WINDFARMS have vowed to fight a rearguard action against changes to the renewable energy target as a potential plummet in the carbon price to $12 a tonne in 2015 raises new fears that the renewable projects would be uneconomic.
Clean Energy Council deputy chief executive Kane Thornton said it was all the more important the RET was “left alone” for the moment.
Some major business groups want a scheduled review of the RET by the Climate Change Authority to scrap the target, but Mr Thornton warned that “to change the scheme now goes against everything the entire business community has been calling for and continues to, which is stability in the key policy settings”.
Danish renewables giant Vestas shares Mr Thornton’s concerns. “The 20 per cent renewable energy target is very important for wind-energy projects as it helps to deliver business case certainty,” Vestas director of policy and government relations Ken McAlpine said.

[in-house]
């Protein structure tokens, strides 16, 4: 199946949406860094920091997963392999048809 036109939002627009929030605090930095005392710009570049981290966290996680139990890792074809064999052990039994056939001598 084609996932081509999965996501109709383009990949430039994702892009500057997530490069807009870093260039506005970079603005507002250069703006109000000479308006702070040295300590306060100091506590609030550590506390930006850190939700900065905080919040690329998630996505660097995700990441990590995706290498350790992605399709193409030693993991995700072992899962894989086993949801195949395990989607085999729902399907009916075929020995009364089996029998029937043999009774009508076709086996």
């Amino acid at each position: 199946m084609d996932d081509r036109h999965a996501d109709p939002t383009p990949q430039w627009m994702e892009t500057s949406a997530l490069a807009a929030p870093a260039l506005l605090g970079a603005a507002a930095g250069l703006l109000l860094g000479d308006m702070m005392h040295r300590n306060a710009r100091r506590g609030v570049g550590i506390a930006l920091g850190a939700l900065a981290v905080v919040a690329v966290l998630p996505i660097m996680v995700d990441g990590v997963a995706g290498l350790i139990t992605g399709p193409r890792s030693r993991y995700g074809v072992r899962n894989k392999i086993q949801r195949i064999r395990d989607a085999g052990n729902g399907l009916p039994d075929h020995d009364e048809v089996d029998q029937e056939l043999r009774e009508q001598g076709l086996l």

While the government’s decision to scrap the floor price has prompted warnings investors would have trouble justifying extra spending on clean-energy technologies when the carbon price is so low, companies in the sector yesterday insisted the cost of wind energy would fall as the cost of electricity from fossil fuels increased.
Mr McAlpine said the government announcement was unlikely to have a significant impact on wind-energy projects in the short term or the long term, and that predicting prices in three years was very difficult.
As the local arm of a Spanish renewables empire, Acciona Australia has few qualms about the government’s decision, describing it as a positive move for the local clean-energy sector.